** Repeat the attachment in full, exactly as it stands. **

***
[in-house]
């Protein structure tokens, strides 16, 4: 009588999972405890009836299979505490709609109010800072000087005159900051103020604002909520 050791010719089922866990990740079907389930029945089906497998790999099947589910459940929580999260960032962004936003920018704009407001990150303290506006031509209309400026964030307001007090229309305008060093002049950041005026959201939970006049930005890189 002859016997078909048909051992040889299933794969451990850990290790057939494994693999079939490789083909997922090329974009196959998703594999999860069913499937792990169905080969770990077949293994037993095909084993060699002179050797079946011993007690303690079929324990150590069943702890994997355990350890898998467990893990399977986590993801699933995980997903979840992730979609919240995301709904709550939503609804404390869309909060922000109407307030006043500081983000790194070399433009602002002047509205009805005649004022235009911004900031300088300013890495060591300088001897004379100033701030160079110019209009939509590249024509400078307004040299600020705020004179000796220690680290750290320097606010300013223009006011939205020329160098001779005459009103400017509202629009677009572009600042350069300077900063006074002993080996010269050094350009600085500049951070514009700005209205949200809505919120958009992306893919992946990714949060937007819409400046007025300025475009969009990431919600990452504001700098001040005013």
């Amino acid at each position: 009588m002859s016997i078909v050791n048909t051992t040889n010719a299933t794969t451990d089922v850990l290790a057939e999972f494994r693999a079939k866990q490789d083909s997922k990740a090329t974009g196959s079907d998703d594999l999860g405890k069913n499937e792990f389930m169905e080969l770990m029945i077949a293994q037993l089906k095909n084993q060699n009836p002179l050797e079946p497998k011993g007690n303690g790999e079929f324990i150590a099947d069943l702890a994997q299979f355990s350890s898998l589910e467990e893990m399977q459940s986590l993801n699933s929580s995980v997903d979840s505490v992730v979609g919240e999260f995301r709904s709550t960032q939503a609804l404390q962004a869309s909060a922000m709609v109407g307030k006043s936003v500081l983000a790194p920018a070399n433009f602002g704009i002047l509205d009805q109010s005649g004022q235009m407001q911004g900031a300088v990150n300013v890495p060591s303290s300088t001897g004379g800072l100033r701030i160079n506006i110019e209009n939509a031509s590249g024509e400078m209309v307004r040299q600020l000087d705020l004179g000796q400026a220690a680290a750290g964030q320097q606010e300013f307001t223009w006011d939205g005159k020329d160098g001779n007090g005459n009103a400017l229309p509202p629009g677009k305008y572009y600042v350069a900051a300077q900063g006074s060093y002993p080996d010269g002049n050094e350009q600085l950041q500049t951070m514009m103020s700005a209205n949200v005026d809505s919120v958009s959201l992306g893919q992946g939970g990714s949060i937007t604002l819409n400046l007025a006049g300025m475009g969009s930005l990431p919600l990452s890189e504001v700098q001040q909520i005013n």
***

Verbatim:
[in-house]
């Protein structure tokens, strides 16, 4: 009588999972405890009836299979505490709609109010800072000087005159900051103020604002909520 050791010719089922866990990740079907389930029945089906497998790999099947589910459940929580999260960032962004936003920018704009407001990150303290506006031509209309400026964030307001007090229309305008060093002049950041005026959201939970006049930005890189 002859016997078909048909051992040889299933794969451990850990290790057939494994693999079939490789083909997922090329974009196959998703594999999860069913499937792990169905080969770990077949293994037993095909084993060699002179050797079946011993007690303690079929324990150590069943702890994997355990350890898998467990893990399977986590993801699933995980997903979840992730979609919240995301709904709550939503609804404390869309909060922000109407307030006043500081983000790194070399433009602002002047509205009805005649004022235009911004900031300088300013890495060591300088001897004379100033701030160079110019209009939509590249024509400078307004040299600020705020004179000796220690680290750290320097606010300013223009006011939205020329160098001779005459009103400017509202629009677009572009600042350069300077900063006074002993080996010269050094350009600085500049951070514009700005209205949200809505919120958009992306893919992946990714949060937007819409400046007025300025475009969009990431919600990452504001700098001040005013």
């Amino acid at each position: 009588m002859s016997i078909v050791n048909t051992t040889n010719a299933t794969t451990d089922v850990l290790a057939e999972f494994r693999a079939k866990q490789d083909s997922k990740a090329t974009g196959s079907d998703d594999l999860g405890k069913n499937e792990f389930m169905e080969l770990m029945i077949a293994q037993l089906k095909n084993q060699n009836p002179l050797e079946p497998k011993g007690n303690g790999e079929f324990i150590a099947d069943l702890a994997q299979f355990s350890s898998l589910e467990e893990m399977q459940s986590l993801n699933s929580s995980v997903d979840s505490v992730v979609g919240e999260f995301r709904s709550t960032q939503a609804l404390q962004a869309s909060a922000m709609v109407g307030k006043s936003v500081l983000a790194p920018a070399n433009f602002g704009i002047l509205d009805q109010s005649g004022q235009m407001q911004g900031a300088v990150n300013v890495p060591s303290s300088t001897g004379g800072l100033r701030i160079n506006i110019e209009n939509a031509s590249g024509e400078m209309v307004r040299q600020l000087d705020l004179g000796q400026a220690a680290a750290g964030q320097q606010e300013f307001t223009w006011d939205g005159k020329d160098g001779n007090g005459n009103a400017l229309p509202p629009g677009k305008y572009y600042v350069a900051a300077q900063g006074s060093y002993p080996d010269g002049n050094e350009q600085l950041q500049t951070m514009m103020s700005a209205n949200v005026d809505s919120v958009s959201l992306g893919q992946g939970g990714s949060i937007t604002l819409n400046l007025a006049g300025m475009g969009s930005l990431p919600l990452s890189e504001v700098q001040q909520i005013n």